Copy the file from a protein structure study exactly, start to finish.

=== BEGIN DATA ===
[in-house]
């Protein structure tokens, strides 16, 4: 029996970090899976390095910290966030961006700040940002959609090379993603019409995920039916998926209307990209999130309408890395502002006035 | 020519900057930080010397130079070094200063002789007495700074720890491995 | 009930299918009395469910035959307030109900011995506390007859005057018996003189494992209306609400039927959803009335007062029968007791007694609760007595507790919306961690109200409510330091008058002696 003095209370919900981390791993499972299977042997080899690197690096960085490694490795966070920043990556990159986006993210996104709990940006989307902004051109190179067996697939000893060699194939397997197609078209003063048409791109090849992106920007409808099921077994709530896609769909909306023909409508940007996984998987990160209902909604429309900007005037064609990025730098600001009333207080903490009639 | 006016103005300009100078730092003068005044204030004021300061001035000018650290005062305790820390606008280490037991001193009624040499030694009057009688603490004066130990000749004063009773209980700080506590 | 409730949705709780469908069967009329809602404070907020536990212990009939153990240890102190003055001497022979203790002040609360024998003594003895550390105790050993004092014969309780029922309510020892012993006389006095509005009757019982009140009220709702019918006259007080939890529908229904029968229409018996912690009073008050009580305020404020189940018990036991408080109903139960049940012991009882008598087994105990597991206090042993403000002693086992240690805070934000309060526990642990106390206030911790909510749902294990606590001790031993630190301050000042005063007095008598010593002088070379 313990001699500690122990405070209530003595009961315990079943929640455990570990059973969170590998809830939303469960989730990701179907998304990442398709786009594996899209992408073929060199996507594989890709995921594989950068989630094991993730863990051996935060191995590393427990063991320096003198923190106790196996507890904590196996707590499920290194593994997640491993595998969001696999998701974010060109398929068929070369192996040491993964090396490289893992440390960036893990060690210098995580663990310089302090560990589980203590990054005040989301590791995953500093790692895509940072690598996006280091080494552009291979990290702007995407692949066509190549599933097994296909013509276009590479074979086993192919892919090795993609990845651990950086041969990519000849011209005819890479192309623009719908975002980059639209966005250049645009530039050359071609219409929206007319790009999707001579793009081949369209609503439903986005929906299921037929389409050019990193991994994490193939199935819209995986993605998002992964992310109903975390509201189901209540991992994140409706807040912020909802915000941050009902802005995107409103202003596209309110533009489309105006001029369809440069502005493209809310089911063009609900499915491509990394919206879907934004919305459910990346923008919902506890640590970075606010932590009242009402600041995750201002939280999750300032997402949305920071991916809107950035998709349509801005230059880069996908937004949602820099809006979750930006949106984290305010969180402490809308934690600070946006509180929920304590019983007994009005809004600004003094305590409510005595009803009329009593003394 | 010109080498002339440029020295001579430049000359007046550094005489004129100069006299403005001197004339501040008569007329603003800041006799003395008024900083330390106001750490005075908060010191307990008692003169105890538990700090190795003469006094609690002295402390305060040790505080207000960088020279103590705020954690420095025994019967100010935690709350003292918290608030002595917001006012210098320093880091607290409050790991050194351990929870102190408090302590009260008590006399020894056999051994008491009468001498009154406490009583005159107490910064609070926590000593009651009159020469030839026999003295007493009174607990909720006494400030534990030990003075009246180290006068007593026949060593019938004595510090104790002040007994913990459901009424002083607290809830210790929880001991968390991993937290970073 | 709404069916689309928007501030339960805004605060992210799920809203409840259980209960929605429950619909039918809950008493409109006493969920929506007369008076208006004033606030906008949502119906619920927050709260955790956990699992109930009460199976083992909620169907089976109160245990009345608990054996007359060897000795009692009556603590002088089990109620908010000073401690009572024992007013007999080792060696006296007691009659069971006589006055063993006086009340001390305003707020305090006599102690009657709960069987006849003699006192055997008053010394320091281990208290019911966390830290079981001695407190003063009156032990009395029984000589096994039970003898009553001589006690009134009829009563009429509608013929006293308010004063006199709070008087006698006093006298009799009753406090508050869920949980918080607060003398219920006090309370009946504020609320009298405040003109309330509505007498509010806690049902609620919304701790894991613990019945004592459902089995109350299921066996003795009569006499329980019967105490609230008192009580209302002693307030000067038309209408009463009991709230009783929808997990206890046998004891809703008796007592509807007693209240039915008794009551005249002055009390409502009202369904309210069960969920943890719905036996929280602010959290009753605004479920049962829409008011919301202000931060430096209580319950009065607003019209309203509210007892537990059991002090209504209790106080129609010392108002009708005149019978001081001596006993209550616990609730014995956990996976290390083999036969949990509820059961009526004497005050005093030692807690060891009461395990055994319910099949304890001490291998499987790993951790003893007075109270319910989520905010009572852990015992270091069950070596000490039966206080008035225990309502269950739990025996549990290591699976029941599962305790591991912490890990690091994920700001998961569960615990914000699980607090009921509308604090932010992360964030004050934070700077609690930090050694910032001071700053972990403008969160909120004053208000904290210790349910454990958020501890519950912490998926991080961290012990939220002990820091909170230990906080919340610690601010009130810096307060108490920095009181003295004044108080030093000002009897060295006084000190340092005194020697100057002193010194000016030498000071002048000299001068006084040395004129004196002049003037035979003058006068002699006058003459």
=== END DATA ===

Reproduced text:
[in-house]
């Protein structure tokens, strides 16, 4: 029996970090899976390095910290966030961006700040940002959609090379993603019409995920039916998926209307990209999130309408890395502002006035 | 020519900057930080010397130079070094200063002789007495700074720890491995 | 009930299918009395469910035959307030109900011995506390007859005057018996003189494992209306609400039927959803009335007062029968007791007694609760007595507790919306961690109200409510330091008058002696 003095209370919900981390791993499972299977042997080899690197690096960085490694490795966070920043990556990159986006993210996104709990940006989307902004051109190179067996697939000893060699194939397997197609078209003063048409791109090849992106920007409808099921077994709530896609769909909306023909409508940007996984998987990160209902909604429309900007005037064609990025730098600001009333207080903490009639 | 006016103005300009100078730092003068005044204030004021300061001035000018650290005062305790820390606008280490037991001193009624040499030694009057009688603490004066130990000749004063009773209980700080506590 | 409730949705709780469908069967009329809602404070907020536990212990009939153990240890102190003055001497022979203790002040609360024998003594003895550390105790050993004092014969309780029922309510020892012993006389006095509005009757019982009140009220709702019918006259007080939890529908229904029968229409018996912690009073008050009580305020404020189940018990036991408080109903139960049940012991009882008598087994105990597991206090042993403000002693086992240690805070934000309060526990642990106390206030911790909510749902294990606590001790031993630190301050000042005063007095008598010593002088070379 313990001699500690122990405070209530003595009961315990079943929640455990570990059973969170590998809830939303469960989730990701179907998304990442398709786009594996899209992408073929060199996507594989890709995921594989950068989630094991993730863990051996935060191995590393427990063991320096003198923190106790196996507890904590196996707590499920290194593994997640491993595998969001696999998701974010060109398929068929070369192996040491993964090396490289893992440390960036893990060690210098995580663990310089302090560990589980203590990054005040989301590791995953500093790692895509940072690598996006280091080494552009291979990290702007995407692949066509190549599933097994296909013509276009590479074979086993192919892919090795993609990845651990950086041969990519000849011209005819890479192309623009719908975002980059639209966005250049645009530039050359071609219409929206007319790009999707001579793009081949369209609503439903986005929906299921037929389409050019990193991994994490193939199935819209995986993605998002992964992310109903975390509201189901209540991992994140409706807040912020909802915000941050009902802005995107409103202003596209309110533009489309105006001029369809440069502005493209809310089911063009609900499915491509990394919206879907934004919305459910990346923008919902506890640590970075606010932590009242009402600041995750201002939280999750300032997402949305920071991916809107950035998709349509801005230059880069996908937004949602820099809006979750930006949106984290305010969180402490809308934690600070946006509180929920304590019983007994009005809004600004003094305590409510005595009803009329009593003394 | 010109080498002339440029020295001579430049000359007046550094005489004129100069006299403005001197004339501040008569007329603003800041006799003395008024900083330390106001750490005075908060010191307990008692003169105890538990700090190795003469006094609690002295402390305060040790505080207000960088020279103590705020954690420095025994019967100010935690709350003292918290608030002595917001006012210098320093880091607290409050790991050194351990929870102190408090302590009260008590006399020894056999051994008491009468001498009154406490009583005159107490910064609070926590000593009651009159020469030839026999003295007493009174607990909720006494400030534990030990003075009246180290006068007593026949060593019938004595510090104790002040007994913990459901009424002083607290809830210790929880001991968390991993937290970073 | 709404069916689309928007501030339960805004605060992210799920809203409840259980209960929605429950619909039918809950008493409109006493969920929506007369008076208006004033606030906008949502119906619920927050709260955790956990699992109930009460199976083992909620169907089976109160245990009345608990054996007359060897000795009692009556603590002088089990109620908010000073401690009572024992007013007999080792060696006296007691009659069971006589006055063993006086009340001390305003707020305090006599102690009657709960069987006849003699006192055997008053010394320091281990208290019911966390830290079981001695407190003063009156032990009395029984000589096994039970003898009553001589006690009134009829009563009429509608013929006293308010004063006199709070008087006698006093006298009799009753406090508050869920949980918080607060003398219920006090309370009946504020609320009298405040003109309330509505007498509010806690049902609620919304701790894991613990019945004592459902089995109350299921066996003795009569006499329980019967105490609230008192009580209302002693307030000067038309209408009463009991709230009783929808997990206890046998004891809703008796007592509807007693209240039915008794009551005249002055009390409502009202369904309210069960969920943890719905036996929280602010959290009753605004479920049962829409008011919301202000931060430096209580319950009065607003019209309203509210007892537990059991002090209504209790106080129609010392108002009708005149019978001081001596006993209550616990609730014995956990996976290390083999036969949990509820059961009526004497005050005093030692807690060891009461395990055994319910099949304890001490291998499987790993951790003893007075109270319910989520905010009572852990015992270091069950070596000490039966206080008035225990309502269950739990025996549990290591699976029941599962305790591991912490890990690091994920700001998961569960615990914000699980607090009921509308604090932010992360964030004050934070700077609690930090050694910032001071700053972990403008969160909120004053208000904290210790349910454990958020501890519950912490998926991080961290012990939220002990820091909170230990906080919340610690601010009130810096307060108490920095009181003295004044108080030093000002009897060295006084000190340092005194020697100057002193010194000016030498000071002048000299001068006084040395004129004196002049003037035979003058006068002699006058003459």